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Overarching club targets can guide the thinking on such deals though. If Joao Felix can ensure Chelsea get back into the hunt for European football, perhaps even the Champions League, then it will be a win-win for all concerned. And if Joao Felix can find a happy home, with his face not currently fitting at Atletico, then the plan will have worked and negotiating a permanent deal in the summer may be the natural next step.
Newcastle‘s loan signing of Matt Targett from Aston Villa last January falls into this category but felt more strategically planned. Targett gave manager Eddie Howe a much-needed option at full-back and after he impressed in the club’s climb away from relegation danger, that loan was duly converted into a £15million permanent transfer.
Howe and Newcastle’s sporting director Dan Ashworth prefers loans with a long-term prospect of a deal. But sometimes clubs have to accept other terms. Despite now having Saudi Arabia‘s backing, keeping a close eye on financial fair play (FFP) means deferring spending until the summer can prove a handy tool.
In addition to Targett’s loan, Newcastle also spent £25million on Chris Wood. The price Newcastle paid was reflective of newfound riches and appeared inflated, but it also helped weaken a relegation rival in Burnley.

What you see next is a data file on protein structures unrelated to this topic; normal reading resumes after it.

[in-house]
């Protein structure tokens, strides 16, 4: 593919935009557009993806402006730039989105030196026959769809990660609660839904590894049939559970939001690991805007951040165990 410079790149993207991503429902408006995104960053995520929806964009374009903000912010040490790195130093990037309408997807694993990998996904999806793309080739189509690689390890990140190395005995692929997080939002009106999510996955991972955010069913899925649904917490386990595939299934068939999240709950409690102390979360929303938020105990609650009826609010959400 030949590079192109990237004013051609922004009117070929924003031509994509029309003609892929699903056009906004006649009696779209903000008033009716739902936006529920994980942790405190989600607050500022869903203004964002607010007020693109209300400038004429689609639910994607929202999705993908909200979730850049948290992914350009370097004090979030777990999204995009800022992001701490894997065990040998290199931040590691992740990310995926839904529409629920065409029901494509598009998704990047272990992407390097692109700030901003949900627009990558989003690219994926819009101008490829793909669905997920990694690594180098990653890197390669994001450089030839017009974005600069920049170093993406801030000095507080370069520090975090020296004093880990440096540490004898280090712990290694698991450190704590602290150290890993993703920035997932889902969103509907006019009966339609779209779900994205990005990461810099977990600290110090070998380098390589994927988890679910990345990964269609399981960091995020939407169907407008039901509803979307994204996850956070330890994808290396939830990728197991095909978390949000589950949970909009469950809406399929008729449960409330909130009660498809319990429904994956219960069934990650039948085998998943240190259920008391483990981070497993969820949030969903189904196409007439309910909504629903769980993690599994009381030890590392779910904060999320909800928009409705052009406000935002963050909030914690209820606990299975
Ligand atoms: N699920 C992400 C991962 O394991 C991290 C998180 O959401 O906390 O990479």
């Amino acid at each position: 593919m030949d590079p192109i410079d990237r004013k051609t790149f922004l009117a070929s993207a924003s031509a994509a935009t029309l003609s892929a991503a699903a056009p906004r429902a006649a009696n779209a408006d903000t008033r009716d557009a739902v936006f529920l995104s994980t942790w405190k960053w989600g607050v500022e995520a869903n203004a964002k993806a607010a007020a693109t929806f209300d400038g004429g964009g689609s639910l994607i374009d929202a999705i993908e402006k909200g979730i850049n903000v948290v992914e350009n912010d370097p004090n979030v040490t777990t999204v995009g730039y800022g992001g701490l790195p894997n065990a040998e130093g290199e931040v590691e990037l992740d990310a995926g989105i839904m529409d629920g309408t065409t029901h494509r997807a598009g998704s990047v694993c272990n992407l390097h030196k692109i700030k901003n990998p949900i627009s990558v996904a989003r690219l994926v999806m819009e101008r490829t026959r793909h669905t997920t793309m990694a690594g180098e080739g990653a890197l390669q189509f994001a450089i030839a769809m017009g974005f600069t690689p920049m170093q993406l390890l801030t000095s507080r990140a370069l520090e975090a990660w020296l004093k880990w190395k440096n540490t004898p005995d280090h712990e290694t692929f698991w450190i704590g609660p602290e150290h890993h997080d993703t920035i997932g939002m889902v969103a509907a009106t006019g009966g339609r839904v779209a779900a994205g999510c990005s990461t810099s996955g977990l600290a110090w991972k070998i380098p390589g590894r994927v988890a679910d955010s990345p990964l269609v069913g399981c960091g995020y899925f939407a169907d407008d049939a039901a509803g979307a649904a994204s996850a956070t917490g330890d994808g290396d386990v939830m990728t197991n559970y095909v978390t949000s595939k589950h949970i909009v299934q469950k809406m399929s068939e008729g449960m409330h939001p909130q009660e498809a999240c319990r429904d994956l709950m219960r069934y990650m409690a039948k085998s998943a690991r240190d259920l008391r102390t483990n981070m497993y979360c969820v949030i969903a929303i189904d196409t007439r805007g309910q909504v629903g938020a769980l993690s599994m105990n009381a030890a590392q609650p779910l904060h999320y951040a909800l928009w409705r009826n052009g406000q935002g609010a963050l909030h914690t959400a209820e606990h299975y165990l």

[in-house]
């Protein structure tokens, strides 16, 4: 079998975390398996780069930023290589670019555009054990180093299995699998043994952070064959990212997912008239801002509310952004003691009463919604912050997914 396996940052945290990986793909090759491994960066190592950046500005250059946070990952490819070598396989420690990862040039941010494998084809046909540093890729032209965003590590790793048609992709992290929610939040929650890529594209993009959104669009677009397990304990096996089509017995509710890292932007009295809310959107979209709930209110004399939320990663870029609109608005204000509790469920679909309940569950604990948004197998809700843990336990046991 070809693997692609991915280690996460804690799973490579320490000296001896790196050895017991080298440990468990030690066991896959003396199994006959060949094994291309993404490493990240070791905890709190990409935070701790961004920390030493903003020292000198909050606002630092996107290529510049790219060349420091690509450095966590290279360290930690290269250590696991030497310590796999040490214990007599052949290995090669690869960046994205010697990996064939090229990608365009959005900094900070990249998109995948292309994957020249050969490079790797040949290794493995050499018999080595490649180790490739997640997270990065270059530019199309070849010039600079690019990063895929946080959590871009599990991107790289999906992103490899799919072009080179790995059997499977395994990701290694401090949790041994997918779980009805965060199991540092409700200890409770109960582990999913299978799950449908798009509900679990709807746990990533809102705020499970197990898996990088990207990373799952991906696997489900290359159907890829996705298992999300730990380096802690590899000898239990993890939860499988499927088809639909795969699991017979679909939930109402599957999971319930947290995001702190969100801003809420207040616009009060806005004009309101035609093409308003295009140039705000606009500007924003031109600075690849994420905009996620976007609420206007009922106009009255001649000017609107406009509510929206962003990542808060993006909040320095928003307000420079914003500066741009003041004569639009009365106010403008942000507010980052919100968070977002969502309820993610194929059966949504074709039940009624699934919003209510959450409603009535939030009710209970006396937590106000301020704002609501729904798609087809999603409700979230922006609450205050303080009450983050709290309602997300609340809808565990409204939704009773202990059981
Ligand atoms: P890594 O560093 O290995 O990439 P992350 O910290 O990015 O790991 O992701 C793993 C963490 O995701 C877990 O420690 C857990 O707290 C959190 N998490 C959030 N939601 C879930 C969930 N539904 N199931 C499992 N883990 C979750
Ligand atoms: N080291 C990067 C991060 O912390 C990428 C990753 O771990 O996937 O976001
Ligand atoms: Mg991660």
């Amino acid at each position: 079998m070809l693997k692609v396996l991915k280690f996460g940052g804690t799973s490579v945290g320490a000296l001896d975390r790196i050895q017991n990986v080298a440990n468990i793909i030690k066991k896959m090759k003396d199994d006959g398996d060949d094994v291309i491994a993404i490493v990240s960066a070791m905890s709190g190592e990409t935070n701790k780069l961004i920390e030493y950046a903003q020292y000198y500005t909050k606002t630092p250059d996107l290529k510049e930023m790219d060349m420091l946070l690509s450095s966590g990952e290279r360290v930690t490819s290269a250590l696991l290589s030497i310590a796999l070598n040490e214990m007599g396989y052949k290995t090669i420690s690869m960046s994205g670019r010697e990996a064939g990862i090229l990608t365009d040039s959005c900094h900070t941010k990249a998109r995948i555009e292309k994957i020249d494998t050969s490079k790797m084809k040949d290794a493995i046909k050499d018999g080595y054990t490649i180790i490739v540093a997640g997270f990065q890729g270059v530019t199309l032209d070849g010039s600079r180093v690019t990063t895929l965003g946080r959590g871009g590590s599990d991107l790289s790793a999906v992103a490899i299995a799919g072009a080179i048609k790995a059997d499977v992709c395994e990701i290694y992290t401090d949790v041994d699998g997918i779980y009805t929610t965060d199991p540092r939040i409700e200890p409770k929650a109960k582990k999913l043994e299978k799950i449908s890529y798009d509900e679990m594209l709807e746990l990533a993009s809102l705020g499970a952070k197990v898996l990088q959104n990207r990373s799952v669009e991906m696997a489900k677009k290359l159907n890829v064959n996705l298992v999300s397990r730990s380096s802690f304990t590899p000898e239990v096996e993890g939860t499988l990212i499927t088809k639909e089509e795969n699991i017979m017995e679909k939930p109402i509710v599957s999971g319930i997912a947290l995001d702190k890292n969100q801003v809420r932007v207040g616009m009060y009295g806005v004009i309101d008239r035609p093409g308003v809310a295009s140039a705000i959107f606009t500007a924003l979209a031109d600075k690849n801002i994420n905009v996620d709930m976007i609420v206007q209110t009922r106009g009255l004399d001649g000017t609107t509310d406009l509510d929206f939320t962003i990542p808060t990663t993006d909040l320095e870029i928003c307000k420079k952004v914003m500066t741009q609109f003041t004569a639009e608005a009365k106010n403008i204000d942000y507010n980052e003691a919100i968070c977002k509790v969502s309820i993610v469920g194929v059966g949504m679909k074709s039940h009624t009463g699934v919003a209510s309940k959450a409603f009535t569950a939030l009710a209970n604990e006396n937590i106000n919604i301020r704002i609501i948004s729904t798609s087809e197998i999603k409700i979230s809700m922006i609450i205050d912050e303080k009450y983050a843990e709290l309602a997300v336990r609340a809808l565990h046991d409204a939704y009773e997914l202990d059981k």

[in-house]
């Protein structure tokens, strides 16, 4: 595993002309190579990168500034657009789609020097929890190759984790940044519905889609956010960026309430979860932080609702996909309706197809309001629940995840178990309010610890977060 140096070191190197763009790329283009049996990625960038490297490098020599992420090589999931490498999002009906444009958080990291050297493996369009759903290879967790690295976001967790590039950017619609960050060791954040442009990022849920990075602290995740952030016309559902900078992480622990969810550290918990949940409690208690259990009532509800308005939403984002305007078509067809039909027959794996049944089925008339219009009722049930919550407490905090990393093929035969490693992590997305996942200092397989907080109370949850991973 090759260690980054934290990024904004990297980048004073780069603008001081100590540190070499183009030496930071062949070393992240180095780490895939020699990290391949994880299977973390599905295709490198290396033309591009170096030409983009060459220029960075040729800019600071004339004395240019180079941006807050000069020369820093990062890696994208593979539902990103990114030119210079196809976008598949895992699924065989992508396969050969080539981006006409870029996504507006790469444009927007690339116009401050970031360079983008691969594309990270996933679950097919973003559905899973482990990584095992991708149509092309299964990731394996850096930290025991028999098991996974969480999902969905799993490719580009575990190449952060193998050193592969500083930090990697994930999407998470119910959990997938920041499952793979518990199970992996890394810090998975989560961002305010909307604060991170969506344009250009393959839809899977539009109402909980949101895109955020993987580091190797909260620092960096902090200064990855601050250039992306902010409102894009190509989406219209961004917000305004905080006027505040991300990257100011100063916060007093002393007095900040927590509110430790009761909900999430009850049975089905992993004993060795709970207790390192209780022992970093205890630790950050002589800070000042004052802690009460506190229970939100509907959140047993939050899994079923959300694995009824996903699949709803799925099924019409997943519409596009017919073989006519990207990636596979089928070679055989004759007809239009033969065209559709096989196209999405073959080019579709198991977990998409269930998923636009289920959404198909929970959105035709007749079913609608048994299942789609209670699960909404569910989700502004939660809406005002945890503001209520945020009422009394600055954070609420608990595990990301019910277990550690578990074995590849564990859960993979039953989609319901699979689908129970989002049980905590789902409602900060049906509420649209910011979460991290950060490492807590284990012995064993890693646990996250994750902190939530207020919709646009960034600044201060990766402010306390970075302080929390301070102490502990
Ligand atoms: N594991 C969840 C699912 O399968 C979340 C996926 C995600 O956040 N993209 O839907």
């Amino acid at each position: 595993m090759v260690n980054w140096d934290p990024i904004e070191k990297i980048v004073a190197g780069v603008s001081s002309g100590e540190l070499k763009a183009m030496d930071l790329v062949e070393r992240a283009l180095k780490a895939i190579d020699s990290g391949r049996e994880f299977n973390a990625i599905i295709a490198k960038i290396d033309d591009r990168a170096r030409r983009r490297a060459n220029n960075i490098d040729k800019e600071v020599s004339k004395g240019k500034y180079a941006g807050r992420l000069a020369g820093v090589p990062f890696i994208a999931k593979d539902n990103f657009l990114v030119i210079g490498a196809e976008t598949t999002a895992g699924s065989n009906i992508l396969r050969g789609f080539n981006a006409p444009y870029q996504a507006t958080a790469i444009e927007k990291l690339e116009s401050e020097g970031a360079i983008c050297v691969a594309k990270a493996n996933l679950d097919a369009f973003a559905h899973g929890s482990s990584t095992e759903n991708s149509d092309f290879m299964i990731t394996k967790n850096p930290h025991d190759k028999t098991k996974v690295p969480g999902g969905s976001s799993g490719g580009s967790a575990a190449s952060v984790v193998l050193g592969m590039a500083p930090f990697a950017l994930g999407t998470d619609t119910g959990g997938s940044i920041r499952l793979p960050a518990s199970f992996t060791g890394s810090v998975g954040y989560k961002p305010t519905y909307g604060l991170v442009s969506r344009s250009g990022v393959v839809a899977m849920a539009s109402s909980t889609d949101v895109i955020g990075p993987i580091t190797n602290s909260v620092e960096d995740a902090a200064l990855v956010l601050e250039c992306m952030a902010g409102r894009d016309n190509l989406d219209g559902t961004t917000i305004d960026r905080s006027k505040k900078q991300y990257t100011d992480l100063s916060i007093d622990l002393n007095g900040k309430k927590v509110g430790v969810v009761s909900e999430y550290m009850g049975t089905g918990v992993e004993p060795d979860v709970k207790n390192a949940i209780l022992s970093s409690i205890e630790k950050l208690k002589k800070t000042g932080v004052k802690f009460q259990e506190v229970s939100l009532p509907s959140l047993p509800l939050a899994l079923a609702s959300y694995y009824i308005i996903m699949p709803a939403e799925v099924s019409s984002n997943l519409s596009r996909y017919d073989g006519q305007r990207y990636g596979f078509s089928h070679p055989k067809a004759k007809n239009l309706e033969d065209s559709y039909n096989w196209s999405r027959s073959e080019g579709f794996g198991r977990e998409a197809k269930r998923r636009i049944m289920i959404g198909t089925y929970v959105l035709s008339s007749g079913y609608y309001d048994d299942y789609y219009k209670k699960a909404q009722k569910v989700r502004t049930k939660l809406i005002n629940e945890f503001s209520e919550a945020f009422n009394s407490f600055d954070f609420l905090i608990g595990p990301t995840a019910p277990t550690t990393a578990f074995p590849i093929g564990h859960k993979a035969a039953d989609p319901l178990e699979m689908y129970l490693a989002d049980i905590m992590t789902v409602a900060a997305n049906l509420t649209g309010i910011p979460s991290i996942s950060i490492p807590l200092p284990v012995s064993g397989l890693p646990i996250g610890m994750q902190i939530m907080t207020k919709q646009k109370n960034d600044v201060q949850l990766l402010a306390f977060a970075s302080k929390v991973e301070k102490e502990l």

Having fulfilled his purpose at St James’ Park, Wood was duly made available for loan this month, an option Nottingham Forest were only too happy to take up. That deal could become permanent should certain objectives be met, and in the meantime, his salary will be off Newcastle’s books as they strive to comply with FFP regulations.
Getting young players experience
The majority of Premier League clubs’ loan business is releasing their stable of youngsters into the wild. Some clubs have fully fledged loan departments that see themselves as a business within a business. Finding the right loan for emerging talent looks after both the development and asset value of a player.
It’s widely accepted within the game that under-21 football is too closeted an environment to find out whether a young player will sink or swim in the men’s game. That’s why choosing the right loan, often further down the pyramid, is seen as the best course of action. That not only helps the big clubs but provides an important function of the game in allowing smaller clubs to benefit from talent that they wouldn’t ordinarily be able to afford.
Leyton Orient, Millwall, Norwich City and Leicester City were stops on the loan journey before Harry Kane started to score goals for Tottenham, for example. Brentford have a good relationship with Wimbledon and have sent five players on loan there in the last few seasons. They’ve brought in Kevin Schade from further afield, Freiburg in Germany.